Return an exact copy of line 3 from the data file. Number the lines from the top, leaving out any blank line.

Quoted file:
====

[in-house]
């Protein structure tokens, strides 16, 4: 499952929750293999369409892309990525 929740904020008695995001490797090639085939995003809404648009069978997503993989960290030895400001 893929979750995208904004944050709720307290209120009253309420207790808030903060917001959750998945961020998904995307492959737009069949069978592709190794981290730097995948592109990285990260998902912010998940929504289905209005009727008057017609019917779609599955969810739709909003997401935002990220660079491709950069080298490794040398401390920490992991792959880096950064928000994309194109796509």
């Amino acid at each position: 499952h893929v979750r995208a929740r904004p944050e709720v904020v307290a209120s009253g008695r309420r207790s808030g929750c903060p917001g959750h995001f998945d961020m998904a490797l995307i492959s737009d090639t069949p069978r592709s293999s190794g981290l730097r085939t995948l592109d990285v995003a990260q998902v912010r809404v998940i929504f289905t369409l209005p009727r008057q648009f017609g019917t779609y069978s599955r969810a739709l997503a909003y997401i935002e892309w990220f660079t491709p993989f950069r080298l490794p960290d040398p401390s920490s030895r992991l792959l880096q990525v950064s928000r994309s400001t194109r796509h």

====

């Amino acid at each position: 499952h893929v979750r995208a929740r904004p944050e709720v904020v307290a209120s009253g008695r309420r207790s808030g929750c903060p917001g959750h995001f998945d961020m998904a490797l995307i492959s737009d090639t069949p069978r592709s293999s190794g981290l730097r085939t995948l592109d990285v995003a990260q998902v912010r809404v998940i929504f289905t369409l209005p009727r008057q648009f017609g019917t779609y069978s599955r969810a739709l997503a909003y997401i935002e892309w990220f660079t491709p993989f950069r080298l490794p960290d040398p401390s920490s030895r992991l792959l880096q990525v950064s928000r994309s400001t194109r796509h």